The new guidance also warns: “In general, employers are not permitted to make unsolicited neutral statements about criminal background checks before a conditional offer, including statements noting the employer’s compliance with laws protecting applicants with criminal histories (such as ‘Applicants’ criminal history will be considered consistent with the requirements of the New York City Fair Chance Act.’).”

This warning, in combination with the narrow definition of a conditional offer, may require a change to the disclosure and consent forms, and two sets of forms (pre-offer and post-offer) may be advisable for many employers, even if cumbersome.  If one set of forms is to be used, the content of those forms will need to be revised to scrub references to criminal background checks on any form circulated before a conditional offer is made.

Complete Protection

The amendments also “completely protect” non-convictions, and employers are generally prohibited from asking about, implying an employment limitation on or basing an adverse employment action on non-convictions. The guidance provides a nonexhaustive list of non-convictions that may not be considered, such as:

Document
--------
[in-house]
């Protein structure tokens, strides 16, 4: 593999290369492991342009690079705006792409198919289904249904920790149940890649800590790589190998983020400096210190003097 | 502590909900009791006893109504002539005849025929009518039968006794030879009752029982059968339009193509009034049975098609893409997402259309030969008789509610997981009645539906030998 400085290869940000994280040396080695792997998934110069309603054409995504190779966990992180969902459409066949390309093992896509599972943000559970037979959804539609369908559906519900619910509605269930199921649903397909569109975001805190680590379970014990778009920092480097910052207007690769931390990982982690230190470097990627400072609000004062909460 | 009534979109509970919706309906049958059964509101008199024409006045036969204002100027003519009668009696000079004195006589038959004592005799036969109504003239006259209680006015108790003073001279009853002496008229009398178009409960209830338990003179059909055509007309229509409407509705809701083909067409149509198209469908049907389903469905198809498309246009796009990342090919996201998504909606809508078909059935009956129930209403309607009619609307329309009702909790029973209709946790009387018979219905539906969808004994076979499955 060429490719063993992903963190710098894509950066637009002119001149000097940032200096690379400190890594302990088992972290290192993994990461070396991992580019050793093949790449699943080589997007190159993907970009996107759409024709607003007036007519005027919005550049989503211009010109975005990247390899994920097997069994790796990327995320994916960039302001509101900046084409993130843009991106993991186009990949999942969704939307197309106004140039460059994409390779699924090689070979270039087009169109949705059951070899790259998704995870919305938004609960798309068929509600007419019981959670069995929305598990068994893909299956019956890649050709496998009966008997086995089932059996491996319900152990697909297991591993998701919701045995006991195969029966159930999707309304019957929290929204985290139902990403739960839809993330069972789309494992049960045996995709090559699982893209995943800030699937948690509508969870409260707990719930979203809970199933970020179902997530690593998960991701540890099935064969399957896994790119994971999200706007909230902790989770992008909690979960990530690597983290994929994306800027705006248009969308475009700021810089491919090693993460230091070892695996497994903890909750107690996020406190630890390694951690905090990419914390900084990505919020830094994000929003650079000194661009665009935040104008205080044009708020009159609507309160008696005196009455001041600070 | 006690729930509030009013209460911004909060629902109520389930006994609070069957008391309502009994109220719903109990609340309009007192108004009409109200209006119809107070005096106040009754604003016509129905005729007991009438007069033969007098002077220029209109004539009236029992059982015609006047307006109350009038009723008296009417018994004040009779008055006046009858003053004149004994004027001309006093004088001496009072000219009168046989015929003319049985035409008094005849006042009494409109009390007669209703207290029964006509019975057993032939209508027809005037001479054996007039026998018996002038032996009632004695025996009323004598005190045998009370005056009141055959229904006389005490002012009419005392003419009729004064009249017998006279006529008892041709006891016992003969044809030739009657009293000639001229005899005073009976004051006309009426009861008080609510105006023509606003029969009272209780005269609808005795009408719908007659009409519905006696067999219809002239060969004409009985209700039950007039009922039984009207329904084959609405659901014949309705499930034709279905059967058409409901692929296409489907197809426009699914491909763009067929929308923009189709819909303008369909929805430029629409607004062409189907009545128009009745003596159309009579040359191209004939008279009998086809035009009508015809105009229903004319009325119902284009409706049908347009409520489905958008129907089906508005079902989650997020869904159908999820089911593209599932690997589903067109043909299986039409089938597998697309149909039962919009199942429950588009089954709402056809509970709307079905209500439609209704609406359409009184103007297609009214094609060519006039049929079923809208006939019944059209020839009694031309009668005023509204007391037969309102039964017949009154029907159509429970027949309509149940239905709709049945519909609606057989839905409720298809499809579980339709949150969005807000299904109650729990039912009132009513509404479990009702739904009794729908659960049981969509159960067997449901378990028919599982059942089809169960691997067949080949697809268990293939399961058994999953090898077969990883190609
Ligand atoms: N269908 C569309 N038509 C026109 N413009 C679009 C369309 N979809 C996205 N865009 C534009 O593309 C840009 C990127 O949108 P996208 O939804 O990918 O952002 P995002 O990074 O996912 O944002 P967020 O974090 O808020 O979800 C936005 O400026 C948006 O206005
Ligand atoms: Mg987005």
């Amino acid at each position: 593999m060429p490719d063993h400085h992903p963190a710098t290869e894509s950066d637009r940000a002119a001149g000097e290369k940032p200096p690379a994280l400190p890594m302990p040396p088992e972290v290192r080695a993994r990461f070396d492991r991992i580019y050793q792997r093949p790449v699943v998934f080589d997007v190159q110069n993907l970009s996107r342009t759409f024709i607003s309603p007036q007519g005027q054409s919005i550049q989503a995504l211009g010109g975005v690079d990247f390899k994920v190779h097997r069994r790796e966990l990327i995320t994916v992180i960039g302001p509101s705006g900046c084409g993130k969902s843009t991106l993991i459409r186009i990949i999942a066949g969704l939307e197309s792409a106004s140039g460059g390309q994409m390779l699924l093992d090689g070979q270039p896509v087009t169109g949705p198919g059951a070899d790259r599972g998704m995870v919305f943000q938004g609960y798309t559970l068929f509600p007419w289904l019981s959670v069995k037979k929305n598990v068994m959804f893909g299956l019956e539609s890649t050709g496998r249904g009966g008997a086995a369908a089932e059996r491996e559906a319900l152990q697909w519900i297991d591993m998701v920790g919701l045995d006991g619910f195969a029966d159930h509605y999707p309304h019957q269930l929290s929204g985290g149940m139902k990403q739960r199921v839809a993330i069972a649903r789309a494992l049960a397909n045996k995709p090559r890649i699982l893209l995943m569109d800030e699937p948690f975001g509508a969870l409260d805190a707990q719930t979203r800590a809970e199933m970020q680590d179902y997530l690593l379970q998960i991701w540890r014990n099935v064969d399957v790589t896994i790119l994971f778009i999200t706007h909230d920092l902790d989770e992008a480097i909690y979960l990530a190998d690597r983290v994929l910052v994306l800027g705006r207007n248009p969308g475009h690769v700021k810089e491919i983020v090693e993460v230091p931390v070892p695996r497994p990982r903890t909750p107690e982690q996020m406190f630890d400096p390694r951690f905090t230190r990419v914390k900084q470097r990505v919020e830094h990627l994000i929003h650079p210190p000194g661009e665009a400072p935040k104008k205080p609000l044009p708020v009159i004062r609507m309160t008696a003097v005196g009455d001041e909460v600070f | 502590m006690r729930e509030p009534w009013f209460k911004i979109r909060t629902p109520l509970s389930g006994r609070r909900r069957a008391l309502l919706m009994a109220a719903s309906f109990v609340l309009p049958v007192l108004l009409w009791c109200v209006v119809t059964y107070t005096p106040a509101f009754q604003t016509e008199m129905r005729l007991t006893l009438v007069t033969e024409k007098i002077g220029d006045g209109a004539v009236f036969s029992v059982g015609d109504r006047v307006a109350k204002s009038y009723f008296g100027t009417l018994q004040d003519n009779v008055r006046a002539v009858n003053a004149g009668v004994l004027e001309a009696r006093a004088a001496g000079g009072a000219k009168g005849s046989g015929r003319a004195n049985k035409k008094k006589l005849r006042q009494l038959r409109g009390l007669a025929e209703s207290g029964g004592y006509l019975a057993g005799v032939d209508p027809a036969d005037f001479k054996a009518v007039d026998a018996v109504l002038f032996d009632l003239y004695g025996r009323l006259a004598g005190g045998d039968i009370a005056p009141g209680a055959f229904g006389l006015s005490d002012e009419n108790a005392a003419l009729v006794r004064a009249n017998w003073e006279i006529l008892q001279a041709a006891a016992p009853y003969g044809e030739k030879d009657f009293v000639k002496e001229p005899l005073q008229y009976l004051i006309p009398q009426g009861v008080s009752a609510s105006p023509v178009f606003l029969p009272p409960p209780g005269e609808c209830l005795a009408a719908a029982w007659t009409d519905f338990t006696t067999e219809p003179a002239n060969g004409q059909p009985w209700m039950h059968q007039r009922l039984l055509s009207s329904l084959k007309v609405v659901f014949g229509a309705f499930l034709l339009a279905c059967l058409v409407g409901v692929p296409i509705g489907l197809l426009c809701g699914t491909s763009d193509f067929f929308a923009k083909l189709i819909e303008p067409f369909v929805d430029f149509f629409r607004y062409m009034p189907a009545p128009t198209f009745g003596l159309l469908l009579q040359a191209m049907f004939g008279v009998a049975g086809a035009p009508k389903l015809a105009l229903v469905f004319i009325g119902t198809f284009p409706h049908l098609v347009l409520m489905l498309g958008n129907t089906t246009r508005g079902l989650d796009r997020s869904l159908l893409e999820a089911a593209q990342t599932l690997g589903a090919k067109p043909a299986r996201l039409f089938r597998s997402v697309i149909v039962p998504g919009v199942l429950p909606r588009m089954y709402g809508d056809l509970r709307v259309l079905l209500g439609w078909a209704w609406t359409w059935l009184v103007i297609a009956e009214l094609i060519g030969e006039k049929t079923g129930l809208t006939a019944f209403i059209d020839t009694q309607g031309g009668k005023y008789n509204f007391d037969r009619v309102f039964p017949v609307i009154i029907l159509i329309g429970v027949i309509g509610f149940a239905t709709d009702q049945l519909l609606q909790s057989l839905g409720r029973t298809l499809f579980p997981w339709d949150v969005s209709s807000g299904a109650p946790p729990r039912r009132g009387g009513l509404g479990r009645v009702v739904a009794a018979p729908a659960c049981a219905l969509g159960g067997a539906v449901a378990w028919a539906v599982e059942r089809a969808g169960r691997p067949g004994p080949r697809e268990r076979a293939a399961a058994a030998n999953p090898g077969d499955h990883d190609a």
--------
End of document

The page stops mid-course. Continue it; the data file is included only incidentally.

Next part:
• Cases where no criminal charge was brought or the prosecutor declined to prosecute following an arrest.
  • Criminal charges that were resolved in favor of the individual, including where 1) all charges were dismissed, where the individual was acquitted on all charges, or 2) where the verdict was set aside or the judgment was vacated by the court and no new trial was ordered, nor is any appeal by the prosecution pending.
  • Cases that were adjourned in contemplation of dismissal (unless the order to adjourn in contemplation of dismissal is revoked and the case is restored to the calendar for further prosecution).
  • Cases where the person is found to be a youthful (juvenile) offender.
  • Convictions that have been sealed.
  • Cases that resolved in a conviction for an act defined by New York law as a violation, rather than a misdemeanor or felony, even if not sealed, including but not limited to trespass, disorderly conduct, failing to respond to an appearance ticket, loitering, harassment in the second degree, disorderly behavior and loitering for the purpose of engaging in a prostitution offense.
  • Cases that resulted in a conviction for a noncriminal offense under the laws of another state.

Pre-Adverse Action ‘Fair Chance Factors’ for Pending Charges